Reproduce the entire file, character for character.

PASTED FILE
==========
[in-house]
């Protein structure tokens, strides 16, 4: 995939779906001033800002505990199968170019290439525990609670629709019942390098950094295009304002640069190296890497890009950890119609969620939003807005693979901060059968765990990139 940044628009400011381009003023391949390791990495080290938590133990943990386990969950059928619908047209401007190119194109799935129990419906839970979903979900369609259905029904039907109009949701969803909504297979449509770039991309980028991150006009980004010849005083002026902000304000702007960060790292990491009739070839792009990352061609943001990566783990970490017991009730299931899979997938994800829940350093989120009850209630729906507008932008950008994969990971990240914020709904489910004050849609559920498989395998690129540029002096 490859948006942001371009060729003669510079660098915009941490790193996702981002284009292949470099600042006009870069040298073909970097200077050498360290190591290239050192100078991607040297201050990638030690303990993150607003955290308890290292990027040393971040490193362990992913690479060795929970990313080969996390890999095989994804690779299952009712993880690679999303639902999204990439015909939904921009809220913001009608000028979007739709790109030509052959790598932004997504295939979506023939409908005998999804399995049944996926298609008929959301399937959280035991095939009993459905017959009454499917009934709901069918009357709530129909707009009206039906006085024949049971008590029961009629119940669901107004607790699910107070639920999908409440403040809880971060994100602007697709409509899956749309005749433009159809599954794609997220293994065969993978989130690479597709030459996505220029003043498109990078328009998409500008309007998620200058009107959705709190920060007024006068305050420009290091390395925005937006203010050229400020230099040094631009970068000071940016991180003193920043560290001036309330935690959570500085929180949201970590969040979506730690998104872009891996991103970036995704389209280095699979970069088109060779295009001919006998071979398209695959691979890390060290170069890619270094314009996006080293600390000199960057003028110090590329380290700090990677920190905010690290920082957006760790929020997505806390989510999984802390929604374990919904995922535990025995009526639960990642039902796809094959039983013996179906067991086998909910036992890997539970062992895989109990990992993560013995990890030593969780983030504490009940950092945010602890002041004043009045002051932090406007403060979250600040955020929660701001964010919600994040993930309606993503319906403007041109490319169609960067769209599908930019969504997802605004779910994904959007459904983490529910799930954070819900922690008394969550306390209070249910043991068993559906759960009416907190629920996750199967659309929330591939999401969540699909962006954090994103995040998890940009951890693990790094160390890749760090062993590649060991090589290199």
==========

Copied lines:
[in-house]
């Protein structure tokens, strides 16, 4: 995939779906001033800002505990199968170019290439525990609670629709019942390098950094295009304002640069190296890497890009950890119609969620939003807005693979901060059968765990990139 940044628009400011381009003023391949390791990495080290938590133990943990386990969950059928619908047209401007190119194109799935129990419906839970979903979900369609259905029904039907109009949701969803909504297979449509770039991309980028991150006009980004010849005083002026902000304000702007960060790292990491009739070839792009990352061609943001990566783990970490017991009730299931899979997938994800829940350093989120009850209630729906507008932008950008994969990971990240914020709904489910004050849609559920498989395998690129540029002096 490859948006942001371009060729003669510079660098915009941490790193996702981002284009292949470099600042006009870069040298073909970097200077050498360290190591290239050192100078991607040297201050990638030690303990993150607003955290308890290292990027040393971040490193362990992913690479060795929970990313080969996390890999095989994804690779299952009712993880690679999303639902999204990439015909939904921009809220913001009608000028979007739709790109030509052959790598932004997504295939979506023939409908005998999804399995049944996926298609008929959301399937959280035991095939009993459905017959009454499917009934709901069918009357709530129909707009009206039906006085024949049971008590029961009629119940669901107004607790699910107070639920999908409440403040809880971060994100602007697709409509899956749309005749433009159809599954794609997220293994065969993978989130690479597709030459996505220029003043498109990078328009998409500008309007998620200058009107959705709190920060007024006068305050420009290091390395925005937006203010050229400020230099040094631009970068000071940016991180003193920043560290001036309330935690959570500085929180949201970590969040979506730690998104872009891996991103970036995704389209280095699979970069088109060779295009001919006998071979398209695959691979890390060290170069890619270094314009996006080293600390000199960057003028110090590329380290700090990677920190905010690290920082957006760790929020997505806390989510999984802390929604374990919904995922535990025995009526639960990642039902796809094959039983013996179906067991086998909910036992890997539970062992895989109990990992993560013995990890030593969780983030504490009940950092945010602890002041004043009045002051932090406007403060979250600040955020929660701001964010919600994040993930309606993503319906403007041109490319169609960067769209599908930019969504997802605004779910994904959007459904983490529910799930954070819900922690008394969550306390209070249910043991068993559906759960009416907190629920996750199967659309929330591939999401969540699909962006954090994103995040998890940009951890693990790094160390890749760090062993590649060991090589290199």